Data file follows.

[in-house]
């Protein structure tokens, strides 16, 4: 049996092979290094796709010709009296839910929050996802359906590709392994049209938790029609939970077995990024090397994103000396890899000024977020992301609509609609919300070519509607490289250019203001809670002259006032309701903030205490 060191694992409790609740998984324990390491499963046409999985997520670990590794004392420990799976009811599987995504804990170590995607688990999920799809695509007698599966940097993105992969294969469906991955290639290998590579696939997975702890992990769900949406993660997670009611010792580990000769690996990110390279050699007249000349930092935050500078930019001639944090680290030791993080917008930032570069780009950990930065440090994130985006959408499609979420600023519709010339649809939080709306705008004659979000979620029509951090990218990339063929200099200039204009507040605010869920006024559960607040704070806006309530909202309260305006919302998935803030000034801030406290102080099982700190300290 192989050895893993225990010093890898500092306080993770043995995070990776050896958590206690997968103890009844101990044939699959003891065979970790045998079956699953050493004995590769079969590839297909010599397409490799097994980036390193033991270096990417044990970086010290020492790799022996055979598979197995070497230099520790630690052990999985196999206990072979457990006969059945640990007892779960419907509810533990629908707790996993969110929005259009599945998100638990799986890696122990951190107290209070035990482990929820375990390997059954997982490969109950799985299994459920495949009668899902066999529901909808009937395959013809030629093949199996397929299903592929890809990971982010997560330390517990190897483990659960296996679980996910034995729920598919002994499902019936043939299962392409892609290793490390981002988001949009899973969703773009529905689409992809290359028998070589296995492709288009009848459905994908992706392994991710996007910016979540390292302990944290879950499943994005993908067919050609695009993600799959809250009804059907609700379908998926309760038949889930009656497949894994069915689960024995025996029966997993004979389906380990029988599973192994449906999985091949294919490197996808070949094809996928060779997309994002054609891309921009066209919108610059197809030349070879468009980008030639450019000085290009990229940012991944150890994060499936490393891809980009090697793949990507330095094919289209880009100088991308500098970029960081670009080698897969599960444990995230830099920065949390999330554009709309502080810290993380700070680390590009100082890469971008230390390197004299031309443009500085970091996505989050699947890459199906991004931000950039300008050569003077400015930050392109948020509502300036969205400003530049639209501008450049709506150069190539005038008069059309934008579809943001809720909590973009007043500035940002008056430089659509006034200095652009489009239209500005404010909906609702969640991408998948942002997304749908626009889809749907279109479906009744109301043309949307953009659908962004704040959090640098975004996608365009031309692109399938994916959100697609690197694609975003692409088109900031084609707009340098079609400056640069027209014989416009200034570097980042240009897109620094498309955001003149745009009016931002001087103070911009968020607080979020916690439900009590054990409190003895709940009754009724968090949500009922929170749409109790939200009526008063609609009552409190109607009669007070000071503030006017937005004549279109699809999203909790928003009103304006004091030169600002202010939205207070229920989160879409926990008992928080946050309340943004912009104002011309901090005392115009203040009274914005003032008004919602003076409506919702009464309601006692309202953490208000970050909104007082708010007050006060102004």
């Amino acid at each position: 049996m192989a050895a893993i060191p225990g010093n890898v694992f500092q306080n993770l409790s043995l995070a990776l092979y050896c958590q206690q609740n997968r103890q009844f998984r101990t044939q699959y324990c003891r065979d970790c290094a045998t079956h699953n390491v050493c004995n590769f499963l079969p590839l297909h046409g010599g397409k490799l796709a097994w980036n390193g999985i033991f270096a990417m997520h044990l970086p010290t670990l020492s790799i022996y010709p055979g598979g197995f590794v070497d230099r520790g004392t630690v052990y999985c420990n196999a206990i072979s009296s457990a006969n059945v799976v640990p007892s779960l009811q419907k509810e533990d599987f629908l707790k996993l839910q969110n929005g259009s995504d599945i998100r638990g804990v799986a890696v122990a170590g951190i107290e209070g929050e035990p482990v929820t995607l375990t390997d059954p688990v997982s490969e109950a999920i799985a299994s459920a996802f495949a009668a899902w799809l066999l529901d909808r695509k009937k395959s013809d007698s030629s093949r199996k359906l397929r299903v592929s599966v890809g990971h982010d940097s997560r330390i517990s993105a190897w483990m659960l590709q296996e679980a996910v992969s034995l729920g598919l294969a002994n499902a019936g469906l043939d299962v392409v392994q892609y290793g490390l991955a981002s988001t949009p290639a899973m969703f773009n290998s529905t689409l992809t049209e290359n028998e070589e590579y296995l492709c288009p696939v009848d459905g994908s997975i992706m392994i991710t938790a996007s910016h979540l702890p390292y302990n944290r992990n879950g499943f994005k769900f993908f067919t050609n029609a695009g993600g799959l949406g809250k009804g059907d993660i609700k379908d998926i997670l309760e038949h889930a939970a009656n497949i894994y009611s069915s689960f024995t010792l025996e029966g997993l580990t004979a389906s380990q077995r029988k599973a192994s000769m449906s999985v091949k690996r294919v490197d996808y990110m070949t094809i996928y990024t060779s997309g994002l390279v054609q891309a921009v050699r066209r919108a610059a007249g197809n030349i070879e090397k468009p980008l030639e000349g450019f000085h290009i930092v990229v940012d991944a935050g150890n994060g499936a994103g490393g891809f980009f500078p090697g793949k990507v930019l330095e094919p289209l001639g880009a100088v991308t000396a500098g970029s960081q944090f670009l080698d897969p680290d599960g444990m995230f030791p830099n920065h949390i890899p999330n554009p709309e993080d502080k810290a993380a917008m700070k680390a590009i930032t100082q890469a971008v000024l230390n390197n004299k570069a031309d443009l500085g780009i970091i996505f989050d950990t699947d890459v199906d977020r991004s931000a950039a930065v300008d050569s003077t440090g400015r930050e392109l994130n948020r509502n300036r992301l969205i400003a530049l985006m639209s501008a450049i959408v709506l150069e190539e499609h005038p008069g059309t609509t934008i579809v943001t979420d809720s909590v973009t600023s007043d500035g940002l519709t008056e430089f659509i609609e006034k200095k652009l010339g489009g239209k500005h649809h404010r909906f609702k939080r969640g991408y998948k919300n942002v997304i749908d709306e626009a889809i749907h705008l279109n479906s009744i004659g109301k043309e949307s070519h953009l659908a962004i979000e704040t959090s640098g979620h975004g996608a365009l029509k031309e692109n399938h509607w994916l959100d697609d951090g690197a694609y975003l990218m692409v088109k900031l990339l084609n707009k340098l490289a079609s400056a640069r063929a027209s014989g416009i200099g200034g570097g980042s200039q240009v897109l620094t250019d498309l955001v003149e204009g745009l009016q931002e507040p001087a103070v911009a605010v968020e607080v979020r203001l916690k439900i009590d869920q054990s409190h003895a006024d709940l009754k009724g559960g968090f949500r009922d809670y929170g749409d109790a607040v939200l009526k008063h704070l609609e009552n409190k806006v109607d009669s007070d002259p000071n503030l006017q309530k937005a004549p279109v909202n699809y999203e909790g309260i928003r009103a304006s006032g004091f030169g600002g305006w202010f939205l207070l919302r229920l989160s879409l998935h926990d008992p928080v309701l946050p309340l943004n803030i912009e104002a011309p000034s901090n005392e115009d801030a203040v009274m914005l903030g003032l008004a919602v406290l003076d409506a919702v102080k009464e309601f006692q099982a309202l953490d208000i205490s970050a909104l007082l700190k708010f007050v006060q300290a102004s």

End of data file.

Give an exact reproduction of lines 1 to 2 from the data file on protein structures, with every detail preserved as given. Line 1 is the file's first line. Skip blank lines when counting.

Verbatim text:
[in-house]
């Protein structure tokens, strides 16, 4: 049996092979290094796709010709009296839910929050996802359906590709392994049209938790029609939970077995990024090397994103000396890899000024977020992301609509609609919300070519509607490289250019203001809670002259006032309701903030205490 060191694992409790609740998984324990390491499963046409999985997520670990590794004392420990799976009811599987995504804990170590995607688990999920799809695509007698599966940097993105992969294969469906991955290639290998590579696939997975702890992990769900949406993660997670009611010792580990000769690996990110390279050699007249000349930092935050500078930019001639944090680290030791993080917008930032570069780009950990930065440090994130985006959408499609979420600023519709010339649809939080709306705008004659979000979620029509951090990218990339063929200099200039204009507040605010869920006024559960607040704070806006309530909202309260305006919302998935803030000034801030406290102080099982700190300290 192989050895893993225990010093890898500092306080993770043995995070990776050896958590206690997968103890009844101990044939699959003891065979970790045998079956699953050493004995590769079969590839297909010599397409490799097994980036390193033991270096990417044990970086010290020492790799022996055979598979197995070497230099520790630690052990999985196999206990072979457990006969059945640990007892779960419907509810533990629908707790996993969110929005259009599945998100638990799986890696122990951190107290209070035990482990929820375990390997059954997982490969109950799985299994459920495949009668899902066999529901909808009937395959013809030629093949199996397929299903592929890809990971982010997560330390517990190897483990659960296996679980996910034995729920598919002994499902019936043939299962392409892609290793490390981002988001949009899973969703773009529905689409992809290359028998070589296995492709288009009848459905994908992706392994991710996007910016979540390292302990944290879950499943994005993908067919050609695009993600799959809250009804059907609700379908998926309760038949889930009656497949894994069915689960024995025996029966997993004979389906380990029988599973192994449906999985091949294919490197996808070949094809996928060779997309994002054609891309921009066209919108610059197809030349070879468009980008030639450019000085290009990229940012991944150890994060499936490393891809980009090697793949990507330095094919289209880009100088991308500098970029960081670009080698897969599960444990995230830099920065949390999330554009709309502080810290993380700070680390590009100082890469971008230390390197004299031309443009500085970091996505989050699947890459199906991004931000950039300008050569003077400015930050392109948020509502300036969205400003530049639209501008450049709506150069190539005038008069059309934008579809943001809720909590973009007043500035940002008056430089659509006034200095652009489009239209500005404010909906609702969640991408998948942002997304749908626009889809749907279109479906009744109301043309949307953009659908962004704040959090640098975004996608365009031309692109399938994916959100697609690197694609975003692409088109900031084609707009340098079609400056640069027209014989416009200034570097980042240009897109620094498309955001003149745009009016931002001087103070911009968020607080979020916690439900009590054990409190003895709940009754009724968090949500009922929170749409109790939200009526008063609609009552409190109607009669007070000071503030006017937005004549279109699809999203909790928003009103304006004091030169600002202010939205207070229920989160879409926990008992928080946050309340943004912009104002011309901090005392115009203040009274914005003032008004919602003076409506919702009464309601006692309202953490208000970050909104007082708010007050006060102004």